UN accuses Croats over mass graves

BALKAN TURMOIL : DIPLOMACY; US diplomat sounds out Milosevic 8 Zagreb readies for offensive on south coast 8 Serbs deny key Bosnian town fell to Croats
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The Independent Online
Belgrade (AP) - US diplomats, trying to take advantage of the changed military balance in Bosnia and Croatia to push a new peace initiative, held a second round of talks with the Serbian President Slobodan Milosevic yesterday, amid new reports of battlefield advances by the Croats.

The US Assistant Secretary of State, Richard Holbrooke, had two hours of talks with Mr Milosevic, following five hours of talks on Thursday. Mr Milosevic then met the Spanish Foreign Minister, Javier Solana, representing the European Union.

Mr Holbrooke later flew to Zagreb for talks with President Franjo Tudjman. The Croat leader said he wanted to avoid further war with rebel Serb forces and denied having drawn a map dividing Bosnia between Croatia and Serbia.

Croatian radio meanwhile claimed Croat forces had taken the Serb-held town of Drvar, in western Bosnia. There was no independent confirmation of the report and the Serbs denied the town had fallen. UN officials reported a build-up of thousands of Croat troops in the Dubrovnik area on the southern Adriatic coast, a likely staging ground for another offensive.

The capture of Drvar would place the Croats within striking distance of Bosanski Petrovac, the last Serb-held town in western Bosnia that separates the Croats from the Bosnian army in Bihac, 19 miles to the north. General Milan Gvero, deputy commander of the Bosnian Serb army, said Drvar's front lines were "strong, stable and unchanged".

However, the Serbs admitted that Bosanski Petrovac had come under Croat artillery fire for the first time. Three Serb civilians were killed and seven injured in shelling of the town, the Bosnian Serb news agency, SRNA, claimed.

United Nations personnel in the Krajina region, retaken from rebel Serbs by the Croatian army, have discovered dead bodies of civilians, some of them mutilated, and what appear to be mass graves.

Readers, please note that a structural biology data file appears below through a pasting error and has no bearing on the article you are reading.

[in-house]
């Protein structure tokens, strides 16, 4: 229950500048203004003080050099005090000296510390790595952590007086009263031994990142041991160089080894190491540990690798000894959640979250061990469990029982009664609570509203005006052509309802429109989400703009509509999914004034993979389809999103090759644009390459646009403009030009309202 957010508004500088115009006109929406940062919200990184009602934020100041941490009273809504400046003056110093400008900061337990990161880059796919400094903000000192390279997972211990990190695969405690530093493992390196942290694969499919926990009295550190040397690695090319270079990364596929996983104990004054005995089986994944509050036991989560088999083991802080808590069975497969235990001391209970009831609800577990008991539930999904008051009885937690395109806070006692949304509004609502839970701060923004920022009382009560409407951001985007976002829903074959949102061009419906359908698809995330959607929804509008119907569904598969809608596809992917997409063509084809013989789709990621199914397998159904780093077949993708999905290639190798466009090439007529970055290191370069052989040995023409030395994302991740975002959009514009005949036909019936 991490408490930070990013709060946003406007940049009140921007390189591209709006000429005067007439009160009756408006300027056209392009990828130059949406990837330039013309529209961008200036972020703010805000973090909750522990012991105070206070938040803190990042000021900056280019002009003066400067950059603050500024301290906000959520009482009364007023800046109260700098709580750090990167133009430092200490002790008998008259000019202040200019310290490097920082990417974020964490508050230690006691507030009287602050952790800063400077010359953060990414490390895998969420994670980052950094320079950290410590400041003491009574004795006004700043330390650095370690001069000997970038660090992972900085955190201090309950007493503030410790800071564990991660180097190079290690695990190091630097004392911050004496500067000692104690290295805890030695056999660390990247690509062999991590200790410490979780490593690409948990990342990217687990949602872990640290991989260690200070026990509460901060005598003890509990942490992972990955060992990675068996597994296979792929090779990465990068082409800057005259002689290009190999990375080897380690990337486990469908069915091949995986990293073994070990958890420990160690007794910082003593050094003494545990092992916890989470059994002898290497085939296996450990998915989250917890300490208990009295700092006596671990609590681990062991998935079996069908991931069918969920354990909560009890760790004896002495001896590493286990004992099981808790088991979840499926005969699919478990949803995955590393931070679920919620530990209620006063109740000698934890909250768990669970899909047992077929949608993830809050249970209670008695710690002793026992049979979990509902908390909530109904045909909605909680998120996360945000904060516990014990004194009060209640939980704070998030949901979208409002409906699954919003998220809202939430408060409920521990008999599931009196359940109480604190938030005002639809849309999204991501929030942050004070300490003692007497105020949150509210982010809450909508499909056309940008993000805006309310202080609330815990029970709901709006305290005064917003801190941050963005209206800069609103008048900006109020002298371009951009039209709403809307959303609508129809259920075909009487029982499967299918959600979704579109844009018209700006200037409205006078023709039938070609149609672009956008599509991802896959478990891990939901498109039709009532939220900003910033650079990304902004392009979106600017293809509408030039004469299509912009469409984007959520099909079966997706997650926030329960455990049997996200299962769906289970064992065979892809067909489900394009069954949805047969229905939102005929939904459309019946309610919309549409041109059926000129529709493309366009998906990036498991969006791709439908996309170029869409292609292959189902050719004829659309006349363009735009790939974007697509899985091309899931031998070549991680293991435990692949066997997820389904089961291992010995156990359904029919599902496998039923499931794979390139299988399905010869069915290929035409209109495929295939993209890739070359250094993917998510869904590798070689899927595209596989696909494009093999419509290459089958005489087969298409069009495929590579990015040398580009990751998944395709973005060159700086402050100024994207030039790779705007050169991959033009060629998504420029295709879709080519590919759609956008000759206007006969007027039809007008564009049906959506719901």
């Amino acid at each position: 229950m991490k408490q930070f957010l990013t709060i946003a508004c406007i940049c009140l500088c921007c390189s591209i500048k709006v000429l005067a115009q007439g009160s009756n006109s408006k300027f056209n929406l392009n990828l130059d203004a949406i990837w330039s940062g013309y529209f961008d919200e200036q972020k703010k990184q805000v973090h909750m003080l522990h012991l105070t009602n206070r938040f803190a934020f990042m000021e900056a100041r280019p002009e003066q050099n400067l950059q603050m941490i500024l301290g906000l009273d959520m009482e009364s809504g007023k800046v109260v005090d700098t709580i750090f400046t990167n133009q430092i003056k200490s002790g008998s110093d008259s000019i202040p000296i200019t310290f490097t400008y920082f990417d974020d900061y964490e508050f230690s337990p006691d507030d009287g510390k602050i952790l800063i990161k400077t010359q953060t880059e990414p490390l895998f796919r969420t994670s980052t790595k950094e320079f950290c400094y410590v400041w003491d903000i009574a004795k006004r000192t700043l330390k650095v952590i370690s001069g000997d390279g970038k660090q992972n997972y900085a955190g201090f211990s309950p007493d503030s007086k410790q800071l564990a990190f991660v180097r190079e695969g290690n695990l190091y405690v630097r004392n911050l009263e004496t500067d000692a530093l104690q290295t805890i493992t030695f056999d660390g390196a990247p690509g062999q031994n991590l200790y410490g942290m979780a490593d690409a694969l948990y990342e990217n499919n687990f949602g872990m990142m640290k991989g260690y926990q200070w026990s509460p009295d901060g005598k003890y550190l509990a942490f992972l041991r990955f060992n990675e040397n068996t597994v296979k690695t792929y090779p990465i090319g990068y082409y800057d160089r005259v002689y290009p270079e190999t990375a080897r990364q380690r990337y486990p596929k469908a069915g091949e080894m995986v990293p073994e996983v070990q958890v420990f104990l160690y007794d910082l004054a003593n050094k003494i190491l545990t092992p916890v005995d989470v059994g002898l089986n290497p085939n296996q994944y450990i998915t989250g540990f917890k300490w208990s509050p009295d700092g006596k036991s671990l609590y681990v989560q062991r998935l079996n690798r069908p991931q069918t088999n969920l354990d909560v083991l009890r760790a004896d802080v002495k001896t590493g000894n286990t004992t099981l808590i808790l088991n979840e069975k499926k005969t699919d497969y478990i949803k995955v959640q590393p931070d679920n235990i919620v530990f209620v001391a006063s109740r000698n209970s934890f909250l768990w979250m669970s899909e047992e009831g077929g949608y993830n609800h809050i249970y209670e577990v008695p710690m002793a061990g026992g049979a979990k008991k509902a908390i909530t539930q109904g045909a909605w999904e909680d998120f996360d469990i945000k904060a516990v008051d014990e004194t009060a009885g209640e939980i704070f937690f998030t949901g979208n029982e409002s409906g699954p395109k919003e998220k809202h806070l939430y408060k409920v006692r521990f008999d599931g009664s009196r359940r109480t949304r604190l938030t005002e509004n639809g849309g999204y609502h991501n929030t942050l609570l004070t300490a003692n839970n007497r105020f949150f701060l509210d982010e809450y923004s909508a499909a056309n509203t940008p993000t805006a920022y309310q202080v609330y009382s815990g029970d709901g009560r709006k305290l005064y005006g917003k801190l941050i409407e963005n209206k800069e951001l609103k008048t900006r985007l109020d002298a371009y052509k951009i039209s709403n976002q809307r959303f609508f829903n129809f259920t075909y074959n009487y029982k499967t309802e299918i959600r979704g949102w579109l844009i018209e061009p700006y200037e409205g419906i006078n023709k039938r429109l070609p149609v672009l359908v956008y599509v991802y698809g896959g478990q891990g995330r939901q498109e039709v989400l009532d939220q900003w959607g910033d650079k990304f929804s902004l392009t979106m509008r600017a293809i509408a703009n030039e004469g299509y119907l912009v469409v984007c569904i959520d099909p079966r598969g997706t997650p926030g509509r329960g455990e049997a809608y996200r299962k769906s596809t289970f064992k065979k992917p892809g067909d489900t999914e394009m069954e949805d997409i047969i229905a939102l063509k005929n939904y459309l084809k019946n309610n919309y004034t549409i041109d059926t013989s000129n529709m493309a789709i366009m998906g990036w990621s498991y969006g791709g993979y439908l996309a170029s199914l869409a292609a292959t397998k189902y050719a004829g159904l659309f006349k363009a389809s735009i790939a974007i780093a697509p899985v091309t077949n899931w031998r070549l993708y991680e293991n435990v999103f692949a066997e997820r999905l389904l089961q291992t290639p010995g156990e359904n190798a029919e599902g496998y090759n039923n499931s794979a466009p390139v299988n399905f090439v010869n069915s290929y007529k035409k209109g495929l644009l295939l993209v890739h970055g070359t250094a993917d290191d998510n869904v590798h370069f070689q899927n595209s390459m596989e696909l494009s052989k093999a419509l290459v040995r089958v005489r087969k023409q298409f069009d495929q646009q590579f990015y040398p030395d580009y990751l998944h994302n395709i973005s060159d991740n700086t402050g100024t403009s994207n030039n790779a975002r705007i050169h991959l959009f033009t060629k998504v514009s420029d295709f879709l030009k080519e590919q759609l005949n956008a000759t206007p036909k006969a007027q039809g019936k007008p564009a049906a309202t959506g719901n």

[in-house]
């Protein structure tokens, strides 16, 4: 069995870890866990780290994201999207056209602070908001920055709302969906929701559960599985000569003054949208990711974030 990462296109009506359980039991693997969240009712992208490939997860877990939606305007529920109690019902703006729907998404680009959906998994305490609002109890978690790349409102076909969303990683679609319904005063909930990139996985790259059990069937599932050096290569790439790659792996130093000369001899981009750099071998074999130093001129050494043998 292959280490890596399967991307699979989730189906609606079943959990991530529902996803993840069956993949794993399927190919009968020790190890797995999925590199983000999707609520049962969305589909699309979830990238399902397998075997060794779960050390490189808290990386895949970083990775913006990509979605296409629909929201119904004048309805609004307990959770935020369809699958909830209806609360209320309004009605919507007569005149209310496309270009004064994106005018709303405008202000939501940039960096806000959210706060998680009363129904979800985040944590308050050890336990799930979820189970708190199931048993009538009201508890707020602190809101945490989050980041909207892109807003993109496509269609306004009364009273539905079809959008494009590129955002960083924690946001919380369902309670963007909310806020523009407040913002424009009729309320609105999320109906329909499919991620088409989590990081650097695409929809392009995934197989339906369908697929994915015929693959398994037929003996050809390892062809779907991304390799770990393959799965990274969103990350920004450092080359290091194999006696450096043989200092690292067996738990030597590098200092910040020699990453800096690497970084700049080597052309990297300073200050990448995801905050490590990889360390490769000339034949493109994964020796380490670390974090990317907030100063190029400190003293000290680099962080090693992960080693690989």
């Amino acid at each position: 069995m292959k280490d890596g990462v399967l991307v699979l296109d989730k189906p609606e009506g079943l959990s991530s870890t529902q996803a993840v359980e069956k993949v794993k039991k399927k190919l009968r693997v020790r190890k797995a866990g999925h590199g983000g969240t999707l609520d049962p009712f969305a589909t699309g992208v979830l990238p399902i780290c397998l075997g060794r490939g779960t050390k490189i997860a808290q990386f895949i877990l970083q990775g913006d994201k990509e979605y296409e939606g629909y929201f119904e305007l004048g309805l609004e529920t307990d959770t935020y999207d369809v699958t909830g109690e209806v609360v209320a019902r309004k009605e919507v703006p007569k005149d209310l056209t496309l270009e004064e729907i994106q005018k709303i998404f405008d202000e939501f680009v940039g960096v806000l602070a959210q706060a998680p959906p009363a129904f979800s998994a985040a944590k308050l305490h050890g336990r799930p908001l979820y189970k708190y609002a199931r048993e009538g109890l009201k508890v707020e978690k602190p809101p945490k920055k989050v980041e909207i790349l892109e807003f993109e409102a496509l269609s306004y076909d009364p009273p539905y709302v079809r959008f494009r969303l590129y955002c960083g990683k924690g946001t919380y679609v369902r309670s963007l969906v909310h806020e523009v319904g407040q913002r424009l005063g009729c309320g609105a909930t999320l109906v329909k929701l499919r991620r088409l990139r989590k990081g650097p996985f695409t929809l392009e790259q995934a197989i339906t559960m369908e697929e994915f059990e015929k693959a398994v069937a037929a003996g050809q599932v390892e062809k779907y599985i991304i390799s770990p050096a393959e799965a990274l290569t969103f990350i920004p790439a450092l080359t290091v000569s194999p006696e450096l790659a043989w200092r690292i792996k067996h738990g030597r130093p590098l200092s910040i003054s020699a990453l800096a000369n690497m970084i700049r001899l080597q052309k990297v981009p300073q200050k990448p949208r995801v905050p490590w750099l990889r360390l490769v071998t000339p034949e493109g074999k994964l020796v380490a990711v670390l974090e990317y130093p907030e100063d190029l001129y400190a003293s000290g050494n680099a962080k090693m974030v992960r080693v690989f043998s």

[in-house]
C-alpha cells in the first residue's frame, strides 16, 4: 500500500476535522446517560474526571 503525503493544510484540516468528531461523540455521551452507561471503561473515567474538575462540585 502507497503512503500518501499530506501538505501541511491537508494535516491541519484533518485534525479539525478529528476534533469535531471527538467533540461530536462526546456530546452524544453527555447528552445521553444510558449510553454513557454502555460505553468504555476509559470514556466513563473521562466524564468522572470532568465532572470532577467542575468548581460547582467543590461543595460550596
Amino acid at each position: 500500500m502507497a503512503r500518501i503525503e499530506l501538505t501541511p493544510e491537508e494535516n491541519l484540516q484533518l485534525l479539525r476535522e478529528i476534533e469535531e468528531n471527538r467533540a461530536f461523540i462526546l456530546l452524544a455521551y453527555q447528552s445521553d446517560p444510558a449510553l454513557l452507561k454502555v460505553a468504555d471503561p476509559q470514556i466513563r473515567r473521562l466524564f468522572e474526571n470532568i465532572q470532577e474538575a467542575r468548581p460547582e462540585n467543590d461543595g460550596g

The UN spokesman, Chris Gunness, said UN civilian police found four dead bodies on Wednesday in Zagrovic, a village near Knin.

Three of them were men with bullet holes in the head, said Mr Gunness, suggesting they had been summarily executed. The right hand of one had several fingers cut off, he said - Serb nationalists use three fingers of the right hand to make a sign signalling Serb unity. The body of the fourth was badly decomposed.

In Knin, the former rebel Serb stronghold, UN personnel counted 96 crosses on four mounds. Mr Gunness said that "despite the authorities' evident effort in preparing the site, the area gives the impression of a mass grave." He spoke of continued "torching and looting of houses", with 39 buildings burning in or near Knin.

Elsewhere, the Christian Science Monitor reported finding evidence near Srebrenica, eastern Bosnia, that supported US accusations that Bosnian Serbs killed thousands of Muslims after overrunning it and Zepa, another UN-protected "safe area." A reporter for the paper said he saw what appeared to be the remains of a human leg protruding from what CIA photos tentatively identified as one of three mass graves near Srebrenica.

European diplomats in Zagreb see little hope of solving the logjam which is preventing deployment of the Rapid Reaction Force in Bosnia.

Many of the British and French troops which make up the force and their equipment are being blocked at the Croatian port of Ploce, and refused the right to move across Bosnian Croat territory.